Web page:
Sternberg consistently consistent for Jasper tennis

Photo by Corey Stolzenbach/The Herald
Jasper boys tennis has dealt with some challenges this season, but senior Max Sternberg has been a big reason the Wildcats have conquered those challenges to end up at state again this year.


JASPER — Max Sternberg has served as a steady hand in a season of adversity for Jasper boys tennis.

The No. 12 Wildcats (19-2) entered the season having graduated five out of seven players from last year’s state semifinals lineup, saw 2020’s No. 1 singles player, Justin Shultz, miss time early on due to a shoulder injury and didn’t set their doubles combinations until later in the season.

“There was definitely some challenges,” Sternberg said. “We just had to stay calm and collected. We tried to not worry too much and the guys with injuries did great of battling them off.”

And through all of that, Sternberg has emerged as a bastion of consistency out of that No. 1 singles spot. He played No. 1 singles spot his sophomore year, but played No. 2 singles last year after Shultz’s meteoric rise to the top spot. Still, just because he had prior experience at the spot didn’t negate some adjusting he had to do.

“(Moving to No. 1 singles) was probably a little bit easier for me than most people, but I just had to adjust mentally knowing that every single match I was going out there playing the best player on the other team,” Sternberg said.

“His physical strength is probably his biggest growth because it helps so many parts of his game,” Jasper coach Scott Yarbrough said. “I think mentally, he’s always been one of those guys that from point one to the last point is in every point. He does a great job of figuring out matches as he goes, but his physical strength and getting stronger has helped him tremendously.”

And at 22-5, Sternberg has been as close to a sure bet as anything for the Wildcats this season.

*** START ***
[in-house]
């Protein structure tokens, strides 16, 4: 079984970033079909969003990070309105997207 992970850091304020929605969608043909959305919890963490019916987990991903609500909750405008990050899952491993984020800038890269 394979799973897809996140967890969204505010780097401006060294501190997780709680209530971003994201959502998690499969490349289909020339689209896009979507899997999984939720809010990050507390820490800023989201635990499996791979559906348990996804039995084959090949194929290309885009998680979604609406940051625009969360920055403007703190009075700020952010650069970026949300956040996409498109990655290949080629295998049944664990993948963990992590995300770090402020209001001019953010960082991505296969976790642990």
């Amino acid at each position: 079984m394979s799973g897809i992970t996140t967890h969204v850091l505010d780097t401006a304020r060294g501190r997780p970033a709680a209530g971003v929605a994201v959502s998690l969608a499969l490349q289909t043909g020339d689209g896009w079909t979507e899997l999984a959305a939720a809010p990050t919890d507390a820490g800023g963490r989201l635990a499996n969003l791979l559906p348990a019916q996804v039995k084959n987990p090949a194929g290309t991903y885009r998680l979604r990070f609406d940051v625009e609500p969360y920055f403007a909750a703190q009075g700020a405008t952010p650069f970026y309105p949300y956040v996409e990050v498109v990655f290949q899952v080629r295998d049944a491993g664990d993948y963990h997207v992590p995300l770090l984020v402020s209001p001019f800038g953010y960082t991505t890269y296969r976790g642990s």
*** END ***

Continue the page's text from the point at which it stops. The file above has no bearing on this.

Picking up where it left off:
“It’s like the leadoff batter in baseball or the point guard or the quarterback,” Yarbrough said. “We’re just going to pencil him in, and each week we know what we’re getting.”

Sternberg and Shultz have different styles. Sternberg noted that Shultz hits the ball harder than he does, while he might keep a couple more balls in play.

“It’s just good to have different playstyles on the team,” Sternberg said. “So, it’s just easier — you can interchange us, and you’ll probably get the same result.”

Yarbrough described Sternberg as more of a grinder, while Shultz can have a bigger forehand, but he touted the two of them for being “as even as they come.”

Shultz has an 18-2 record this season, and it’s been a while since Yarbrough has felt like his No. 1 singles and No. 2 singles players could be interchangeable to the point that the Wildcats could get the same output and results, regardless of who was in which spot. The last time he felt he could have such a luxury was with Eli Seng, a 2014 graduate, and Grant Weaver, a 2015 graduate.

In fact, Sternberg was a serious challenger to reclaim the No. 1 singles spot even without Shultz’s injury.

“Him and Justin both could play that spot on many, many different teams,” Yarbrough said.

“Me and Justin — we put a lot of time in and hit it between ourselves,” Sternberg said. “And we knew it’d be close between who would get the one-singles spot, but we weren’t too worried about that. We were just about both getting better each day.”

Sternberg is really excited and described getting to finish his career at state as “truly a blessing.” The Wildcats made it a goal to get to state before the season, and they’re set to be in action Friday at Center Grove against Westview in the state quarterfinals.

Unlike some other sports, tennis teams typically don’t watch film on the competition. Shultz is scheduled to play senior Elijah Hostetler in the No. 2 singles, while Sternberg is set to meet Elijah’s younger brother, junior Isaiah Hostetler, in the No. 1 singles.

“I did a little bit of research and he looks like a really nice player,” Sternberg said.

“I’m imagining a young man who covers the court really well, doesn’t make a whole lot of mistakes and that we really need to get into our gameplan as quickly as possible,” Yarbrough said. “We need to get settled, let the heart rate race a little bit because it’s the state finals, get nerves calm and then really try to dig into what we’re trying to accomplish.”

More on